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Is 100% Customer Satisfaction Achievable? For This Company, Yes
Posted By Jeanne Bliss On April 7, 2014 @ 5:30 pm In Retail Trends | 2 Comments
Simplicity Sofas is a beloved company and their customer service philosophy is very simple:
Simplicity Sofas is a furniture manufacturer in High Point, NC. and an eCommerce retailer specializing in furniture for small spaces. After more than six years in business and $4 million in sales, the company has never received a negative review on their website – not one.
Jeff Franks has ensured their philosophy transforms into actions that deliver a unified customer experience, which in turn earns the customer’s story along with word-of-mouth advertising. It’s the norm for customers to tell friends, family and co-workers about Simplicity Sofas and to recruit them to buy the furniture. Below are Jeff’s tips for achieving beloved company status.
Customers expect a 24 hour response time. They are delighted when they hear from you within 6 hours and amazed by a 1 hour response. The faster you respond to your customers, the easier it becomes to close a sale or solve a problem. Failure to return a call or email is inexcusable.
If you don’t have an immediate answer, quickly inform the customer that you are working on their inquiry and will get back to them soon. Then do what you say.
When responding to a customer complaint always begin by assuring the customer that you will fix their problem. This immediately removes the adversarial relationship that can lead to messy and expensive confrontations.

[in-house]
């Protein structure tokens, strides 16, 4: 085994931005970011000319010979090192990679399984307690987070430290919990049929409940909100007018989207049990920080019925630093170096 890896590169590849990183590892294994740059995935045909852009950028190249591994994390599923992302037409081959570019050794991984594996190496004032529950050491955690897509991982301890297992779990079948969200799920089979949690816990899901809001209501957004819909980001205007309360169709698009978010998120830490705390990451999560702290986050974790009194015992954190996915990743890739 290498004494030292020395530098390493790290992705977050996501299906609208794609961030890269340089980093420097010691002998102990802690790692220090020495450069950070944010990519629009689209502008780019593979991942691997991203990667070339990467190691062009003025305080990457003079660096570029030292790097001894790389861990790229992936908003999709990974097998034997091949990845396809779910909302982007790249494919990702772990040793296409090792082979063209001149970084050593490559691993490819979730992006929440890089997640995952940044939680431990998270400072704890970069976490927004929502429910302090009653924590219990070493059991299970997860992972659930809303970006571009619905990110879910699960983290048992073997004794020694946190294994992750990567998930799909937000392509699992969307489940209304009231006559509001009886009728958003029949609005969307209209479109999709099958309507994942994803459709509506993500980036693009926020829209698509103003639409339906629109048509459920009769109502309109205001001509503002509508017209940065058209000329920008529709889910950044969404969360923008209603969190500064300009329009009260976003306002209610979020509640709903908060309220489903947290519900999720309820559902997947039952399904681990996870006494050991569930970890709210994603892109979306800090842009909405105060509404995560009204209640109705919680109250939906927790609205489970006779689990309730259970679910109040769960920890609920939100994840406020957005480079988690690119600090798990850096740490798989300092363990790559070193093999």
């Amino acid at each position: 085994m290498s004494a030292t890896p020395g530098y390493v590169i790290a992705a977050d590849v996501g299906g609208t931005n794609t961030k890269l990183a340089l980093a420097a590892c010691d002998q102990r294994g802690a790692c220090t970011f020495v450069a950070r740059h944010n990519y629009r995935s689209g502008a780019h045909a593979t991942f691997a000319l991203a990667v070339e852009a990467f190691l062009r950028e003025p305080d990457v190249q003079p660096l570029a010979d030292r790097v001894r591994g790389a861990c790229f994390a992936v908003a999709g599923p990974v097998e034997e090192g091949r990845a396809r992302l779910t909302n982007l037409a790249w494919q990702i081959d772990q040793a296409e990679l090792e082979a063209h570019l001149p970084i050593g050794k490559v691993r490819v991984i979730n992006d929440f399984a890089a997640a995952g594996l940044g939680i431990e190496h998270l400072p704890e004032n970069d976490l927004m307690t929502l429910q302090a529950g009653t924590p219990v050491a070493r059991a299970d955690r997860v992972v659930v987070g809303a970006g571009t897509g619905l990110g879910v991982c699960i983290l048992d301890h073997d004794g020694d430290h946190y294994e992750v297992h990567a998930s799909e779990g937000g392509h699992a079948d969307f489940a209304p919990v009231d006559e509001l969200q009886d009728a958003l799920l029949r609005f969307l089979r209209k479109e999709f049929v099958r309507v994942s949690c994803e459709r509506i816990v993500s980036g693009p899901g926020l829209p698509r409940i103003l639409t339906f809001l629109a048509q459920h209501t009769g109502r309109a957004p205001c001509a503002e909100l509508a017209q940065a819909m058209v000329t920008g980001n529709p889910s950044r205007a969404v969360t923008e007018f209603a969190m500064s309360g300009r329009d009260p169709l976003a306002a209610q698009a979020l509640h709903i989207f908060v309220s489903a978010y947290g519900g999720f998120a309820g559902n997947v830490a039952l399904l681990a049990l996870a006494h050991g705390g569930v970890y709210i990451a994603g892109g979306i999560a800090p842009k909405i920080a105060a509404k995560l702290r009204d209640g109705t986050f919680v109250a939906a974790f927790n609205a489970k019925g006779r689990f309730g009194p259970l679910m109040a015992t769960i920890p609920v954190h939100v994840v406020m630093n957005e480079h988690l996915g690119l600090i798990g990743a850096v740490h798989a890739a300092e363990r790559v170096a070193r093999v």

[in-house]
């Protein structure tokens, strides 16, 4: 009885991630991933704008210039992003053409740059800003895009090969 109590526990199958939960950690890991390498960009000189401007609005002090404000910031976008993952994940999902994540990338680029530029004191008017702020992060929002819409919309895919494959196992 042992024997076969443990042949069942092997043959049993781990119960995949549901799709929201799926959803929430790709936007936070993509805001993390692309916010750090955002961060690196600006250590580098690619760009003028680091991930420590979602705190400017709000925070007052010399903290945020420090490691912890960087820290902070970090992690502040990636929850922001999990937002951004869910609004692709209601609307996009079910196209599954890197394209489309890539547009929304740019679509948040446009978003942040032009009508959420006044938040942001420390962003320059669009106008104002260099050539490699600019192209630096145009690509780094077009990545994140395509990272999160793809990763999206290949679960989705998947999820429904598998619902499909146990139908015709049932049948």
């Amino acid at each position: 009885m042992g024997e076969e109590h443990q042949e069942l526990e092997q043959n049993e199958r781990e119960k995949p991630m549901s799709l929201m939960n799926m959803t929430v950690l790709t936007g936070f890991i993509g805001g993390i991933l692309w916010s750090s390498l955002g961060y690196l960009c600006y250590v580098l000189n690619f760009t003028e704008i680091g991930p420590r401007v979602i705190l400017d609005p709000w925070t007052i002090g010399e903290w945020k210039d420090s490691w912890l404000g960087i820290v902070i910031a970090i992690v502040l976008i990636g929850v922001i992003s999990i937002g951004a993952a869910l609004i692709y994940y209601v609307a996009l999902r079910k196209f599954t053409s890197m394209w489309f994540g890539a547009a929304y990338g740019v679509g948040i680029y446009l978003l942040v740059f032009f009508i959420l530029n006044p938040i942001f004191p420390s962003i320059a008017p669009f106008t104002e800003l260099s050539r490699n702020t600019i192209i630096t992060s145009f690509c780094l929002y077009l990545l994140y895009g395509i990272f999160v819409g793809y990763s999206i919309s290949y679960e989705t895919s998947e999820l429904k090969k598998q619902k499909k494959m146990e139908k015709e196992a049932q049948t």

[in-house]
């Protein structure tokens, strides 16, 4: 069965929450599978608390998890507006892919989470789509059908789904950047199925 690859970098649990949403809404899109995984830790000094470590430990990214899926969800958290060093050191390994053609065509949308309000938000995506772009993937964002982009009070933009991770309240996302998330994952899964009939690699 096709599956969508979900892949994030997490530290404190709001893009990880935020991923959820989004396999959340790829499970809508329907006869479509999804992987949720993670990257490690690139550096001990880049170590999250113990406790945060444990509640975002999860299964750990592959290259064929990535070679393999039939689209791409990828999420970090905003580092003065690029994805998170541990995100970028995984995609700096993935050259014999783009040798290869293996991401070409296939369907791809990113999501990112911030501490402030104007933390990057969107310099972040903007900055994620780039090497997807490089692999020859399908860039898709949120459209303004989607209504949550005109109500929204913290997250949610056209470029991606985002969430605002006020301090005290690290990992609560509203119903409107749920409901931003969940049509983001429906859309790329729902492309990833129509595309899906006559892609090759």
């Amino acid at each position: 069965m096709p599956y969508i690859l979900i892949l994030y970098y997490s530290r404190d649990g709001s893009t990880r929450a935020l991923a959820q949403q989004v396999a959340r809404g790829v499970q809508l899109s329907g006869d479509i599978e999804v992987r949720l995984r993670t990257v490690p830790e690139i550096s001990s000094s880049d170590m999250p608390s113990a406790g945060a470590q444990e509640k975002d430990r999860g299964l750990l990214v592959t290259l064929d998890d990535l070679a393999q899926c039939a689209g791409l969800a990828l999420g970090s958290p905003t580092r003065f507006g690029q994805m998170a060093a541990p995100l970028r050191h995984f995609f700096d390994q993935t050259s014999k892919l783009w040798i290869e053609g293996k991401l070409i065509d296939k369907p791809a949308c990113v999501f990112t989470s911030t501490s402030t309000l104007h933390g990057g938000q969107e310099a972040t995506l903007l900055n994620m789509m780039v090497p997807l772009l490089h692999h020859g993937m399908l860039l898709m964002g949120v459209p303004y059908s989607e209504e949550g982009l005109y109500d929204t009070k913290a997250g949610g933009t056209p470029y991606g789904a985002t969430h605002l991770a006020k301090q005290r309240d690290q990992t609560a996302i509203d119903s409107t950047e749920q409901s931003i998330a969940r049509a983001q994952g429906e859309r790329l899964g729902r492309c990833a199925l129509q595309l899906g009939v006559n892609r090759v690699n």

This is particularly important in problem situations. If you offer your customer three or more possible solutions, they will feel included in the eventual resolution. Also, you will be surprised at how often the solution selected is not as expensive or burdonsome as the one you thought they would demand.
Never answer a question by telling a customer something is “company policy.” All responses must make logical sense to both you and the customer. As well, if you can’t reasonably explain the company policy, either you need more information or the company policy needs to be changed.
The object of problem resolution is not to “satisfy” the customer but to “amaze” them by going above and beyond their expectations.
Mistakes and problems always result in opportunities to create long-term loyal customers by exceeding expectations.
Transforming an “angry” customer into an enthusiastic advocate is always worth the cost.
The resentment felt by an inconvenienced or frustrated customer can be transformed into gratitude and long-term loyalty by a small compensation offer – especially when the customer realizes that the circumstances were beyond your control.
Unhappy employees cannot create delighted customers.
Happy Customers  Photo via Shutterstock
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 Happy Customers: http://www.shutterstock.com/pic-120401800/stock-photo-couple-sit-on-new-couch-bought-at-furniture-shop.html